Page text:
The search for the next Chairperson of the African Union Commission (AUC) is underway following the exit of H.E. Dr. Nkosazana Diamini Zuma, who has not submitted an application to remain as chairperson for a second term. The 27th African Union Heads of State and Government Summit is scheduled for 10 to 18 July 2016 in Kigali, Rwanda under the theme: African Year of Human Rights with particular focus on the Rights of Women. At the summit, African Heads of State and Government will discuss and make important decisions on the economic, social and political future of this continent.
Dr. Zuma who was elected in July 2012 as Chairperson of the AUC by the Heads of State in Addis Ababa, Ethiopia and became the first woman to lead the continental organization, including its predecessor, the Organization of African Unity. She is mainly credited for leading the process of developing Africa’s first ever continental strategy – Agenda 2063. This agenda is a vision and an action Plan that calls for action to all segments of African society to work together to build a prosperous and united Africa based on shared values and a common destiny. Dr. Zuma has also championed the participation of women across the continent, urging women to push the frontiers and transform society. Madam Zuma has also been instrumental in placing the issues of women at the centre of the African Union programmes. Her tenure has not been without its challenges of course; the Ebola crisis, various conflicts (including in Ivory Coast, Lybia, Mali, Guinea Bissau, Somalia, Western Sahara and the Democratic Republic of Congo etc.), food insecurity and many more. As the 27th summit draws closer, the continent is eager to know who the next African Union chairperson will be. The bigger question for us, the citizens of Africa however, should be; what changes do we want as a continent and what leader do we deserve for this truly demanding job as Africa’s head?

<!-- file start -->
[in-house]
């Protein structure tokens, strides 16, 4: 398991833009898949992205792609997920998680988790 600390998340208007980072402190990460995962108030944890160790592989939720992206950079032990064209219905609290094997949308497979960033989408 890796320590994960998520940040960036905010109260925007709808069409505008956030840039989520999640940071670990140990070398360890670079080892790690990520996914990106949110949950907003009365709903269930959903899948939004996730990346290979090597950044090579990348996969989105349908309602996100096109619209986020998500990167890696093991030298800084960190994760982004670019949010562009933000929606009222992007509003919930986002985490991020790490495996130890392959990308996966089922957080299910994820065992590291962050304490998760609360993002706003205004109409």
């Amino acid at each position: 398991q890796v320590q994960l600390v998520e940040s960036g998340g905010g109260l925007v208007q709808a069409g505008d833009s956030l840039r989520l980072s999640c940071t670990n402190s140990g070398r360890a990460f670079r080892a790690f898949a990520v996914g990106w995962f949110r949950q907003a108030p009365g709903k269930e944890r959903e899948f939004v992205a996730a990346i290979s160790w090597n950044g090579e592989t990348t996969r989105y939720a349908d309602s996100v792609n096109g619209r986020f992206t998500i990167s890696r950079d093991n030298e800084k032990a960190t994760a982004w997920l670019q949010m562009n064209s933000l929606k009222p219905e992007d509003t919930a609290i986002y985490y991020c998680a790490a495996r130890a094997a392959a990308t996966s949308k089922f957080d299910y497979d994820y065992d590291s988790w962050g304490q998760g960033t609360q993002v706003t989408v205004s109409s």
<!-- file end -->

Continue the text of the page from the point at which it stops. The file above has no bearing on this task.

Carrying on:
Therefore, who are the contenders and what experience and credentials to they bring to the table of 54 member states? Four Africa citizens have submitted themselves to marshal the continent, the list of two females and two males includes; Agapito Mba Mokuy from Equatorial Guinea and Central Africa, Dr Specioza Naigaga Wandira Kazibwe from Uganda and the East African Community (EAC), Dr. Pelonomi Venson-Moitoi from Botswana and the Southern Africa Development Community (SADC) and Professor Abdoulaye Bathily from Senegal and Economic Community of West African States (ECOWAS).